Although Nitzsche had been involved in a number of top recordings as a songwriter, arranger, session musician, and producer, only one hit record bore his name as the artist – “The Lonely Surfer.” The production of this 1963 recording has a similar layering to Phil Spector’s famed “Wall of Sound”; that’s no coincidence, as Nitzsche was Spector’s understudy.
This instrumental is layered in the low end. The lead is a baritone guitar and key notes of the baritone’s runs are doubled on bass and piano. There are times when it is evident that two baritone guitar tracks are being used. Add strings and French horns and you come up with strange instrumentation for a record with a surfing connection. It doesn’t really quite make sense – but, I like it.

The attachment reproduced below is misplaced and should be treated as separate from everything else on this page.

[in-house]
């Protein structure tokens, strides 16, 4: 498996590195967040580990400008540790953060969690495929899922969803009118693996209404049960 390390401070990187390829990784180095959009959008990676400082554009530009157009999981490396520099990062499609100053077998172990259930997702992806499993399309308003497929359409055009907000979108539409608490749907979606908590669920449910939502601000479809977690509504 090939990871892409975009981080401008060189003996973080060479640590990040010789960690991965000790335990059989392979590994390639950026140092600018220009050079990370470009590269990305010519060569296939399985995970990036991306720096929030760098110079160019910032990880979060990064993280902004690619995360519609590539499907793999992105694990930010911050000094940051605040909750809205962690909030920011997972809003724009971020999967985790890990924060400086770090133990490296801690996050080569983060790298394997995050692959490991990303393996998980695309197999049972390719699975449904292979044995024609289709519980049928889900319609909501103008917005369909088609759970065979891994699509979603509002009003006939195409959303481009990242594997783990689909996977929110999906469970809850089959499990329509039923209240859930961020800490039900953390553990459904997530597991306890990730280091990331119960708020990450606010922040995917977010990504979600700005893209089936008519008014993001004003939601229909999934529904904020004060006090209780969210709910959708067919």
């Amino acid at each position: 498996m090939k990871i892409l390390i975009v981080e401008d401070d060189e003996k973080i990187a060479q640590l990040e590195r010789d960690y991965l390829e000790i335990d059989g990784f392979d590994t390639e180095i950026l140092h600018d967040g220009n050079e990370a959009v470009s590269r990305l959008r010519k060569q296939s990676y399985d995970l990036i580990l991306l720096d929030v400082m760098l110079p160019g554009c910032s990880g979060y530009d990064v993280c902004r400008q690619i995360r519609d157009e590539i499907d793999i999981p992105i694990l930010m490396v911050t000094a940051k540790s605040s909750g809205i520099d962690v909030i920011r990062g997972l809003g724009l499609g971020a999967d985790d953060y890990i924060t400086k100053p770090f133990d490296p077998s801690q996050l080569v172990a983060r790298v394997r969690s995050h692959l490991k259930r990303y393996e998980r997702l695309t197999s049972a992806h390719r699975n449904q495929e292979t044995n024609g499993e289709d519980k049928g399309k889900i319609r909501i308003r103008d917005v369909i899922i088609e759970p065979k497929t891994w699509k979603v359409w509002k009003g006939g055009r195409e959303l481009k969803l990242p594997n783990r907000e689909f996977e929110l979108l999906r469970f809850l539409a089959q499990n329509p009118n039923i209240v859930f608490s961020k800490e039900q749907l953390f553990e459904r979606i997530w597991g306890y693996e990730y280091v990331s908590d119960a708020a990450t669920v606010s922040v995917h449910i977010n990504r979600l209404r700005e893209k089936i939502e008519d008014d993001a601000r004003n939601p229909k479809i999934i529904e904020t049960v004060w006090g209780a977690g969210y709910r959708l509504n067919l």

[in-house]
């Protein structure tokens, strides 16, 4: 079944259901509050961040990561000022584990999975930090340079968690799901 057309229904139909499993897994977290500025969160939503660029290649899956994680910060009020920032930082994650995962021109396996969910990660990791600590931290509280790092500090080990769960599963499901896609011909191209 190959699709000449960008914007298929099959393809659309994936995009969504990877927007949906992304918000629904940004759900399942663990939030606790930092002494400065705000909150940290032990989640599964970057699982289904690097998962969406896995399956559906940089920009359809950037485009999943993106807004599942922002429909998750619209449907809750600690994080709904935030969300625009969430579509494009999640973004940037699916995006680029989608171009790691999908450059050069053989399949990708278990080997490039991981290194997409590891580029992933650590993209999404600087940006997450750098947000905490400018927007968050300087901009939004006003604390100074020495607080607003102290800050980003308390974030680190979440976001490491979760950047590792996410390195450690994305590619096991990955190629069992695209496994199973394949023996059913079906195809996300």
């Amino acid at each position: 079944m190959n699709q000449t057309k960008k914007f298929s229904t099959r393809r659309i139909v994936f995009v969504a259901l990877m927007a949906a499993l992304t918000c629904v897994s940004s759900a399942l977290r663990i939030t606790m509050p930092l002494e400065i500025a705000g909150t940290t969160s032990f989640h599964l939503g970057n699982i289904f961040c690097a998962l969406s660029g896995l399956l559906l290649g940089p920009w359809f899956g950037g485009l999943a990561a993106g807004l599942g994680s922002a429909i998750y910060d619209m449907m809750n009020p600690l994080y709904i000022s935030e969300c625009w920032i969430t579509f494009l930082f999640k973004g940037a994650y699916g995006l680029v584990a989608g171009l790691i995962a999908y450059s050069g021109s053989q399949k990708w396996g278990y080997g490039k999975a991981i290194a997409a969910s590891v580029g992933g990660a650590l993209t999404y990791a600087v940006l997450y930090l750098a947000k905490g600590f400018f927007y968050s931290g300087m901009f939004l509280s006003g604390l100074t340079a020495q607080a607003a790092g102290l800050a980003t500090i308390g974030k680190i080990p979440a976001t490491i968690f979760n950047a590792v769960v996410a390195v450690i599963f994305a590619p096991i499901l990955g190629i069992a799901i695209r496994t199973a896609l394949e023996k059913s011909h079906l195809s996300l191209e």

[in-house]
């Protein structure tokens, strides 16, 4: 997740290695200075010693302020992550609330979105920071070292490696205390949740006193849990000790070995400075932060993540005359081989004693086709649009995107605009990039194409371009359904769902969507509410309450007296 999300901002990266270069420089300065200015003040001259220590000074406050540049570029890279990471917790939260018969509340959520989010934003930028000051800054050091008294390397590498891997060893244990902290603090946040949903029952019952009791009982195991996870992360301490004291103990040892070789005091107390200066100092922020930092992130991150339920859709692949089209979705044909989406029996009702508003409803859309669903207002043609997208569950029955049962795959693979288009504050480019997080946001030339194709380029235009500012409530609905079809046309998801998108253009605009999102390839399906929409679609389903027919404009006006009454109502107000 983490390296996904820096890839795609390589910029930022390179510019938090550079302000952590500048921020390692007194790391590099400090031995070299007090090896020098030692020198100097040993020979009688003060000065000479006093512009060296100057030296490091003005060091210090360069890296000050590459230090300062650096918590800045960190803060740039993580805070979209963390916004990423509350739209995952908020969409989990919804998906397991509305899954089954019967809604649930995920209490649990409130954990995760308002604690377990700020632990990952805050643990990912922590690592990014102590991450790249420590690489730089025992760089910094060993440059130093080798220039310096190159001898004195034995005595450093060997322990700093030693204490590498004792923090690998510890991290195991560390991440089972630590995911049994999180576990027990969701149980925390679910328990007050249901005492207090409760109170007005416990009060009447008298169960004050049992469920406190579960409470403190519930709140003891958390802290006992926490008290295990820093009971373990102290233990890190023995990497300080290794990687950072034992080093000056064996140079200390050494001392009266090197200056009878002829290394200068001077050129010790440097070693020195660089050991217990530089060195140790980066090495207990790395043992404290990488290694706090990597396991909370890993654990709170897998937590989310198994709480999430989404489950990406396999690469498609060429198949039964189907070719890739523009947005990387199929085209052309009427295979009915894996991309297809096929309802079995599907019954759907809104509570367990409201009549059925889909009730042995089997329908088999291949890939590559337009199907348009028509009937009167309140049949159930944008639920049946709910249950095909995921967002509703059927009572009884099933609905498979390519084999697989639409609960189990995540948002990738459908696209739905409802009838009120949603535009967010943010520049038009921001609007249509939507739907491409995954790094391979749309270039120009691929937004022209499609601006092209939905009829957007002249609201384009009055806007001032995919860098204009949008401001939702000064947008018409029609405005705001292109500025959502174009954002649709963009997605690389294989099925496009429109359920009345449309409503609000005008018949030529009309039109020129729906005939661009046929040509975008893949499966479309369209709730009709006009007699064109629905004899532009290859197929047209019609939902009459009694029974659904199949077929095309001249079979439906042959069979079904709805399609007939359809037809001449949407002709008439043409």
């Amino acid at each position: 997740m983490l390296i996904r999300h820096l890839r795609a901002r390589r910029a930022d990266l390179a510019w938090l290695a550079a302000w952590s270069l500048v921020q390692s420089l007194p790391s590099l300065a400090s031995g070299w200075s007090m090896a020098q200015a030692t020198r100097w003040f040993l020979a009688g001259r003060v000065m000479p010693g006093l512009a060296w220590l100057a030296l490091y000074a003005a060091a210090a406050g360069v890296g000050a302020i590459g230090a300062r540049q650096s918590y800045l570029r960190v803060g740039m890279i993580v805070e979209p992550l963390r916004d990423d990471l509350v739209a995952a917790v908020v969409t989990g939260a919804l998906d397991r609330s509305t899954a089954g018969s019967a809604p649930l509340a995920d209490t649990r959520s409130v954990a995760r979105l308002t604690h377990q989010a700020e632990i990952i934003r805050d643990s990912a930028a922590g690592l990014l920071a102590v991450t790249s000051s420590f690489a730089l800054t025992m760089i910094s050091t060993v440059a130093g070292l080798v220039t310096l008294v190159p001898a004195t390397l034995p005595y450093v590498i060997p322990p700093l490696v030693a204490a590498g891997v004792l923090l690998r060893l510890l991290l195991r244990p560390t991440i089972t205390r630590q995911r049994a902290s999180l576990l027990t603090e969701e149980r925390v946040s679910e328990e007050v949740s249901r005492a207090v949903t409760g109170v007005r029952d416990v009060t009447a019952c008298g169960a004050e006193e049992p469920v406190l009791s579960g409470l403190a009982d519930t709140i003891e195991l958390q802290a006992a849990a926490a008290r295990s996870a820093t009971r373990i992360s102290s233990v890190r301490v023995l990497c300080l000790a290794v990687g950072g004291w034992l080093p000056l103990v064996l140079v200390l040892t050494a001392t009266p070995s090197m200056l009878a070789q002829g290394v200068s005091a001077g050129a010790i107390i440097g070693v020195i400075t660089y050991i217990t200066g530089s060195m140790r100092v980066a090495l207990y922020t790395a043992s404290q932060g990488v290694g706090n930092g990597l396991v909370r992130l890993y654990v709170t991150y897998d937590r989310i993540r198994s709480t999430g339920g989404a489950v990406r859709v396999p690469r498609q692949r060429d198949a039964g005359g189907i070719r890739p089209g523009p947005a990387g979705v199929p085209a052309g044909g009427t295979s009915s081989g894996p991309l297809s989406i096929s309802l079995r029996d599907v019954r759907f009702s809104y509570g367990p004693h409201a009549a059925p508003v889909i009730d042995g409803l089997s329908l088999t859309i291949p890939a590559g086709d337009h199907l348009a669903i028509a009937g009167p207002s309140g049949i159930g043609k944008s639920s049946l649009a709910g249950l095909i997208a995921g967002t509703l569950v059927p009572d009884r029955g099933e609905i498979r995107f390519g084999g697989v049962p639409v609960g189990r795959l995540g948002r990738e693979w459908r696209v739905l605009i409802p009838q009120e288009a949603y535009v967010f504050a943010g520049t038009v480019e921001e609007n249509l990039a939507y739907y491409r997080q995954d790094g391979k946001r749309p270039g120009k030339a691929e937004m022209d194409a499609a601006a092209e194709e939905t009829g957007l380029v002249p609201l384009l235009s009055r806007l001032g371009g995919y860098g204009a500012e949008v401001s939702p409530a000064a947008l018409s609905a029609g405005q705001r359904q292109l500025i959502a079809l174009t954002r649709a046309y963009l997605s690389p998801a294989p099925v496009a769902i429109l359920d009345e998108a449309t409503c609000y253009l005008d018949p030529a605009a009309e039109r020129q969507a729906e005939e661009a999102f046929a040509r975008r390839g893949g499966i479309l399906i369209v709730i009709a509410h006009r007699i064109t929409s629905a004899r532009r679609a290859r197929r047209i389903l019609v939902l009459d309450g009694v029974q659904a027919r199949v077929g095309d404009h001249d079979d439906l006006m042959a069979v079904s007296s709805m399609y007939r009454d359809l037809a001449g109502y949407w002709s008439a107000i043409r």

It really is like a combination of surf guitar, film score orchestration, and a spaghetti western arrangement meeting “The Lonely Bull.” Additionally, the French horn runs remind me of John Entwistle’s work on the “Overture from Tommy.” Perhaps Entwistle was inspired by this recording somewhat.
While “The Lonely Surfer” was not a colossal hit, it managed to squeeze into the Top 40 at #39 on Billboard’s Hot 100 and at #37 on Cashbox’s pop chart. From a historical perspective, it got Jack Nitzsche on the musical map and the rest is history. Just ask The Rolling Stones, Neil Young, and others.